Olly’s Australian Volunteering Year Out!

Posted on the 16th November 2018

Tales from a Volunteer in Australia

Oliver Lloyd wrote a blog about his orientation in Australia a couple of months ago. Now he tells us about life in the school camps and his trip to Sydney. 

Hi again! When I first offered to keep you all up to date with these blogs, I said that I would try and write them at regular intervals, and unfortunately this didn’t happen, but this installment should help explain why because I will be covering school camps and my trip to Sydney.

 

Starting at the beginning, I was given the opportunity to spend two weeks in the Grampians, located about three hours away from Melbourne (and named after the Scottish mountain range), with our year 8s. The fortnight was spent as a supervisory role together with our outdoor education team and a classroom teacher hiking to some of the best viewpoints in the area including the Pinnacle, Mt Rosea and the falls (which make an excellent natural shower to freshen up after having no showering facilities for a few days). Alongside the hiking we get to spend half a day canoeing and half a day bike riding meaning that everyone can showcase their different skills and develop those that they may not be confident in. The programme also allows for a three-hour solo where the kids spend a few hours on their own to reflect on what they have learnt in an environment many of them would not normally visit, including cooking using a Trangia and how to correctly pack a backpack. Over this camp, we also had the opportunity to work with a local company who provided sessions on aboriginal culture and history of the area, including their belief of how a giant emu craved the valleys between the mountains which now form the national park.

Volunteer Overseas In Australia

The week after coming off year eight camp, I was elected to go on our annual cadet camp, unfortunately I can’t tell you where otherwise I’d have to shoot you. Joking! We spent the first four nights of the student run excursion in the bush of Puckapunyal army base, working on a game with other cadet units who were on site as well as a 24-hour game set by the senior cadets to test the skills that the lower ranking students had been taught – spending the allocated time as separate divisions finding supplies at supplied (get it?) grid references allowing them to camp out until the next morning. Later in the week we had the chance to fire a simulated rifle in the lead up to the following morning where both staff and students could fire both a rifle and an automatic weapon (although we had to cease fire when a stray emu took a stroll across the range).

 

The final school camp that I was on was our year 6 camp to Jindabyne and Canberra. With my half of the group starting in the snow (yes, Australia has snow) of Jindabyne, where the students had the opportunity to take a short hike to a viewpoint where we could see Mt Kosciuszko, the highest peak in Australia. I will leave you imagining that this is an imposing sight, when in reality this may not be the case, although I can now say I have seen it. This part of the camp also gives the students an introduction into mountain biking and canoeing as well as spending one night in a tent as a way to break the ice for the following year’s camp. On the way to Canberra, we stopped at the snowy-hydro centre for the pupils to expand their knowledge on energy systems, and me my folk music, as we found a CD by The Settlers (founded in 1966 by an Irishman), including the song “Jindabyne Farewell”, which can be found by following the link: https://www.youtube.com/watch?v=qIvbeDsk8_Q. In Canberra, we had the privilege of tours around both old and new parliament, giving insight into the Australian government and parliamentary system, Questacon – a large science museum where we could interact with a number of different exhibits, and the war memorial which gave great information into the role that Australia played during both world wars and conflicts since then. From the memorial entrance, you can see both parliaments, with it being believed an old Prime Minister wanted to be able to view the building from his office as a reminder to the sacrifices people before him had made for the country.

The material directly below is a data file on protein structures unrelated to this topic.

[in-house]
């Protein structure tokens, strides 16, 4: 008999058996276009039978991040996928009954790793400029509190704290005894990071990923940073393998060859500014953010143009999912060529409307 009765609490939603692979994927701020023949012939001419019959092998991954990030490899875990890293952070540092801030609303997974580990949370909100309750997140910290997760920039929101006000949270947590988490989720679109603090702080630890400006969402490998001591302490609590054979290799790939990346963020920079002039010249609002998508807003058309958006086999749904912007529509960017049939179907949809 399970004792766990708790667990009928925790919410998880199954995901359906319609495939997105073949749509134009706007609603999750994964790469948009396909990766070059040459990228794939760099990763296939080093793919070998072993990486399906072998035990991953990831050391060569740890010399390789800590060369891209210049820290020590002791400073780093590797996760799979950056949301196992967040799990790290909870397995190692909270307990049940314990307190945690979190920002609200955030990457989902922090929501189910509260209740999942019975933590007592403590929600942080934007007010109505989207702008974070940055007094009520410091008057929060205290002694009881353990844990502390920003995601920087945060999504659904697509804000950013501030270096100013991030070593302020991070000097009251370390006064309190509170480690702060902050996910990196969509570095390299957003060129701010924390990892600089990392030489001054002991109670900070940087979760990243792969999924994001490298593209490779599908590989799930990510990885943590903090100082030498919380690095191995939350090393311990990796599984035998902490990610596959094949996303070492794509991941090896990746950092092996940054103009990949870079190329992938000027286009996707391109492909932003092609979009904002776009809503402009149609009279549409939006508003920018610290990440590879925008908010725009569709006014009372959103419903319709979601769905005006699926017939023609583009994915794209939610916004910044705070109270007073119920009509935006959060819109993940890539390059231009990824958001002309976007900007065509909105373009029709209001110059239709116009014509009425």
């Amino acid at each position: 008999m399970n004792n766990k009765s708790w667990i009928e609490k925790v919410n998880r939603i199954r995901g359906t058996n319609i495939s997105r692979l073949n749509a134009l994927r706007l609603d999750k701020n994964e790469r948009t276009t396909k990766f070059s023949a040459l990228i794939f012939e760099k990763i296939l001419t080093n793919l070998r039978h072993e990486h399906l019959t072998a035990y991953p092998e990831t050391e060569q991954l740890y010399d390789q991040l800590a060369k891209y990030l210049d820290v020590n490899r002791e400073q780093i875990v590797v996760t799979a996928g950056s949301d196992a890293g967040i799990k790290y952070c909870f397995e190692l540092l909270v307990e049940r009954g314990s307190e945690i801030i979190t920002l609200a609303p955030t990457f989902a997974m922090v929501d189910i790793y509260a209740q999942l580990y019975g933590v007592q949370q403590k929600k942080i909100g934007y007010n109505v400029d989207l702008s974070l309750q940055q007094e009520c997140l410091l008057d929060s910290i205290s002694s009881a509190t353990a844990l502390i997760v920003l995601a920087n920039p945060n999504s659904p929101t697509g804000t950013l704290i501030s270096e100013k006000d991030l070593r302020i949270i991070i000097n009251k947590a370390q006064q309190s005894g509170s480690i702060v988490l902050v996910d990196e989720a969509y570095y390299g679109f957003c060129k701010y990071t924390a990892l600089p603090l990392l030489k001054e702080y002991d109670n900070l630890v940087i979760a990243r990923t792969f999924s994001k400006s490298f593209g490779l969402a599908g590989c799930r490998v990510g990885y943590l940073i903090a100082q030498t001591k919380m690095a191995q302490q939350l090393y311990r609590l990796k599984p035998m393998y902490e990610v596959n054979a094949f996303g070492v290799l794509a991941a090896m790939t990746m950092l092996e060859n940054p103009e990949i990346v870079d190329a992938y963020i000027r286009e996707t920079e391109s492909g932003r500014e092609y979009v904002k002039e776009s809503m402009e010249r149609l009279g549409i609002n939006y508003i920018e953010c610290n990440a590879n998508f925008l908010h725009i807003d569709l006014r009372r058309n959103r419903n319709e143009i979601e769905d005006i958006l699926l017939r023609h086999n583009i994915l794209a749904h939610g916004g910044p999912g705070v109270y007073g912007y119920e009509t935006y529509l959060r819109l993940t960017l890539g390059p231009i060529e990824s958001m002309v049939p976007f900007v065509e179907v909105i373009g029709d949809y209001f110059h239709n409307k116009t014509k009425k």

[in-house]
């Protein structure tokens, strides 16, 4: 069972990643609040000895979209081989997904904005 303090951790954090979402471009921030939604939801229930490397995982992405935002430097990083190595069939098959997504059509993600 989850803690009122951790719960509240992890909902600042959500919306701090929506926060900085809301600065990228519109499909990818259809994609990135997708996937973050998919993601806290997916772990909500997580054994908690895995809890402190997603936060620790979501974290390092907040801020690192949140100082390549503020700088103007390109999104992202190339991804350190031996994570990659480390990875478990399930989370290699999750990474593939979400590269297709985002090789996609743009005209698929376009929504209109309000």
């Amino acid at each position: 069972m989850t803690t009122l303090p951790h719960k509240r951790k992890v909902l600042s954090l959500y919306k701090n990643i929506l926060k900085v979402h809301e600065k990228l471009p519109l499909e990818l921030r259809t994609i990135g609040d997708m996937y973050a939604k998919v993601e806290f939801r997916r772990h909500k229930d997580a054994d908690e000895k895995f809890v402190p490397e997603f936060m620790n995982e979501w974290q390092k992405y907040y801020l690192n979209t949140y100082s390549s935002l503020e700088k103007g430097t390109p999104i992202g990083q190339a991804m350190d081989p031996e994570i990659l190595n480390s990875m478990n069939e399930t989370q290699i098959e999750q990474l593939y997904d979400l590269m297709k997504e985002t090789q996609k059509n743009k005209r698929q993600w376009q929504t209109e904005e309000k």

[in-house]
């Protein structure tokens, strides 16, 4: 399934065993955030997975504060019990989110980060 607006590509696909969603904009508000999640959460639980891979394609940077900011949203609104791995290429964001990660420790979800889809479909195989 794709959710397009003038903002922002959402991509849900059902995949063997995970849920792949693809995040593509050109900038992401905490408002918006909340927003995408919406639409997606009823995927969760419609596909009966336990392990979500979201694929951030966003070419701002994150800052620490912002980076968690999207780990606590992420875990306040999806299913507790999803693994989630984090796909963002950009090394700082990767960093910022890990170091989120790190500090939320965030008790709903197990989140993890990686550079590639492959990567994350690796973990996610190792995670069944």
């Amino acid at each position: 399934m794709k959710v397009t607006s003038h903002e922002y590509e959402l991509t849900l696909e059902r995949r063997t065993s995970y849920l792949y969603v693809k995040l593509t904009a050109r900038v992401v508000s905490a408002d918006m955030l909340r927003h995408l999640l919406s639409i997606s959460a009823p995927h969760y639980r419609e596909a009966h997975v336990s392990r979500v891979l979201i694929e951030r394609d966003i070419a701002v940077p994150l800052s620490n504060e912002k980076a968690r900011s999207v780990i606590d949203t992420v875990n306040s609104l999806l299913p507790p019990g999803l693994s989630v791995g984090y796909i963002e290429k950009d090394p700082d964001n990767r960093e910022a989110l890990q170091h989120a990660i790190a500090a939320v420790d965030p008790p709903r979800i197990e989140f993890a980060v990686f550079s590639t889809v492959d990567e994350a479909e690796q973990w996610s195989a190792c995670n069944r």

Volunteer Overseas In Australia

 

During the School holidays I had the pleasure of visiting Sydney – a break from work and getting to do the touristy things, including a visit to Madame Tussaud’s (where I got to meet my childhood hero, Steve Irwin, even if he was wax). Not only this, but I spent a couple of days exploring the botanic gardens and the carnivorous plants exhibition which lead directly to the Sydney Opera Theatre and the Sydney Harbour Bridge, a great place to sit and relax whilst watching over the bay and work on getting a tan. On this tourist adventure I also visited the national maritime museum and had the opportunity to take a tour on an ex naval submarine and battleship. Although spending most of my evenings relaxing, I did head out on my second night to watch the Book of Mormon so that I could compare it to the performance(s) that I have seen in London – let’s just say that after watching it multiple times, it’s funny as always.

Volunteer Overseas In Australia

That’s all for now – a quick update on my camps and holidays. I will try to keep you up to date soon with life in ‘Stralia.

Thanks for a great insight into volunteer life Olly!

If you’d like to follow in Olly’s footsteps; check out our opportunities in Australia: APPLY NOW! Volunteer in Australia

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